Salad Daze

60 New Ways to Turn Salad into Dinner

When my daughter Sarah leafed through Mighty Salads she immediately said, “Mom wants to make every recipe except the ones with mayonnaise.”  That about sums it up.  It was a salad extravaganza.


This is one of a line of cookbooks from the editors of Food52.  They use the best of their own recipes as well as those from their online community.  More heads = more inspiration.  I like salads that are salty/sweet/tangy/crispy/crunchy/chewy all at once, and they can be a meal.  Sometimes I am a little sheepish about how heavy my salad container is.  Diet food, not, but healthy food, definitely yes.  


Halibut Escabeche Taco Salad was fish with a lime, avocado and cabbage slaw, topped with crispy tortilla strips and a spicy crema.  With this technique the fish is seared and then rests in a vinegary liquid for at least 8 hours.  Or is supposed to.  This is where I tell you to read the recipe the whole way through before starting.  I started this dish a few hours before we planned to eat it, so maybe my fish was escabeche light?  We found it too acidic.  And my tortillas were greasy.  My suggestion – follow the recipe, go easy on the dressing and buy tortilla chips.  Or skip it.


Mushroom & Mixed Grains Salad with Carrot-Harissa Vinaigrette had great earthy flavour.  Farro is tossed with sautéed mushrooms and Swiss chard, shreds of ricotta salata and toasted almonds.  The vinaigrette was a winner even though we substituted orange juice for carrot juice.


Chard Salad with Garlic Breadcrumbs & Parmesan had ribbons of raw Swiss chard holding their own with Parmesan, crispy breadcrumbs, toasted almonds and pieces of salty bresaola (air dried beef) in a lemony dressing.  It was a riff on a Caesar and that flavour really came through.  My son Bram said it was good, for a salad, but that was a compliment because he doesn’t like salads.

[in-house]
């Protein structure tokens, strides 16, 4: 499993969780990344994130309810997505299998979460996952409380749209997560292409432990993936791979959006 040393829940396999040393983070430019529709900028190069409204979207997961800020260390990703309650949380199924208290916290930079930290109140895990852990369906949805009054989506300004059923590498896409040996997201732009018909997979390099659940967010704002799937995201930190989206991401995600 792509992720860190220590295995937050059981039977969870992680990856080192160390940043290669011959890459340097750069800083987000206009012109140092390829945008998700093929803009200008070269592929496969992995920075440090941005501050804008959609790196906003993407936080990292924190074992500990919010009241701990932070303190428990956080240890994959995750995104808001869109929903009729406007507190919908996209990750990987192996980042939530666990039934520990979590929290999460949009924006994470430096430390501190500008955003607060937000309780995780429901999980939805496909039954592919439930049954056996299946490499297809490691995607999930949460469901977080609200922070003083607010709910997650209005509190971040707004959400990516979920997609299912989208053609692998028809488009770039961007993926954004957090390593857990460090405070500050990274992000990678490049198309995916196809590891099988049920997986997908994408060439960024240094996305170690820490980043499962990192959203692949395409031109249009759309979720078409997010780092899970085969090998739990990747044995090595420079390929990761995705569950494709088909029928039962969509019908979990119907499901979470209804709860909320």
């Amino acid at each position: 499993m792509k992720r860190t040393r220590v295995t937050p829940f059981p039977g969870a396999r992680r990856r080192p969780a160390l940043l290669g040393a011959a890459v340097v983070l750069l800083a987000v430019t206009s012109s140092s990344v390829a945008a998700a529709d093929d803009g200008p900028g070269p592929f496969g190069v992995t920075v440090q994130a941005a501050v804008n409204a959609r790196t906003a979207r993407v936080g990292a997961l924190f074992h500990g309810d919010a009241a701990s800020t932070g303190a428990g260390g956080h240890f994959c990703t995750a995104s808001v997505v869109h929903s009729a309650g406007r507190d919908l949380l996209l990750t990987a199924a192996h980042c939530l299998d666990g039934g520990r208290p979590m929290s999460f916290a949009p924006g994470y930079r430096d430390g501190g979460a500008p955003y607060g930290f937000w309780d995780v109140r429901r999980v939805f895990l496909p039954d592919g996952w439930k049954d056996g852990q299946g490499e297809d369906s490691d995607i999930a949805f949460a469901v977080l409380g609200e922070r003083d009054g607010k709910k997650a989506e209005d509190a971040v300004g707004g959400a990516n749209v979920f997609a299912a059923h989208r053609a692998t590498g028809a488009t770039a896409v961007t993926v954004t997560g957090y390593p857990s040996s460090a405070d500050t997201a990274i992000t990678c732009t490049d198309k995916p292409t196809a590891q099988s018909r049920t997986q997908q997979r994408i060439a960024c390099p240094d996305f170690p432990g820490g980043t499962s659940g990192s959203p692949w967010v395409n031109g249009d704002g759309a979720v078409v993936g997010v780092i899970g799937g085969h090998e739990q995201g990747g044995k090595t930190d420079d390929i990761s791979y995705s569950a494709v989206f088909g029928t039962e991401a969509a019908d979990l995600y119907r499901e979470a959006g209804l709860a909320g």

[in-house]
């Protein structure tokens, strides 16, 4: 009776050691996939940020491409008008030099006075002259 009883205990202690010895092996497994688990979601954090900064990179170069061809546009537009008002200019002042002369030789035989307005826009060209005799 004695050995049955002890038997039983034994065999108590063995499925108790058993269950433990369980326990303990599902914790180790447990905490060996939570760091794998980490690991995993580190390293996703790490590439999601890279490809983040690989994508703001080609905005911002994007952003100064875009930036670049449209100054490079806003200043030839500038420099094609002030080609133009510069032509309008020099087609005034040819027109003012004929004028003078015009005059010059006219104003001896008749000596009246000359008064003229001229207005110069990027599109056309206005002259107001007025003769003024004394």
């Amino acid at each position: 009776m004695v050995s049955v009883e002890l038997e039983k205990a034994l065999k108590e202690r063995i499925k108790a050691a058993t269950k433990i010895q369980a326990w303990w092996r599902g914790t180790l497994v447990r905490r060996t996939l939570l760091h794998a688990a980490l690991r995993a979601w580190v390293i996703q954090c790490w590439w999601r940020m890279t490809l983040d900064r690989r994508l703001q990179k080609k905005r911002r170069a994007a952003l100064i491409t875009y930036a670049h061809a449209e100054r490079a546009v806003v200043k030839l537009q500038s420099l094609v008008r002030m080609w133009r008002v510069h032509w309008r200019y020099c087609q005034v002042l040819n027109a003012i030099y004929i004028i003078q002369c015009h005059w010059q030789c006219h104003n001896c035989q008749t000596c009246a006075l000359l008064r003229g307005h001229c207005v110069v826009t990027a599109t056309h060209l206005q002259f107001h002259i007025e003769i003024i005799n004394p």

Charred Broccoli & Lentil Salad may be my favourite.  Lentils were folded into a smoky-sweet tahini dressing, mixed with raw carrot and lightly charred broccoli pieces and feta.  Different and I loved it.


Roasted Chickpea Salad with Za’atar (a Middle Eastern spice blend) was another good one.  Chickpeas were roasted in the oven with olive oil, lemon and za’atar and then folded into a lightly sautéed mixture of shredded cabbage, fennel and carrot and fresh mint.    


I couldn’t resist the mayo-free Roasted Potato Salad with Mustard Walnut Vinaigrette.  Warm roasted potatoes soaked up a garlicky mustardy lemony vinaigrette, accented with fresh scallions and crunchy walnuts, and served on greens with poached eggs on top.  Loved this one too.  


I didn’t make ALL the recipes.  There are still lots left to try, and I will.  Anything that inspires you to eat more vegetables has to be a good thing, right?  


Naomi Bussin is a lawyer, mother of three and accomplished cook. Food is her favourite subject and she reads cookbooks in her spare time.


Categories: Book Review, Food & Nutrition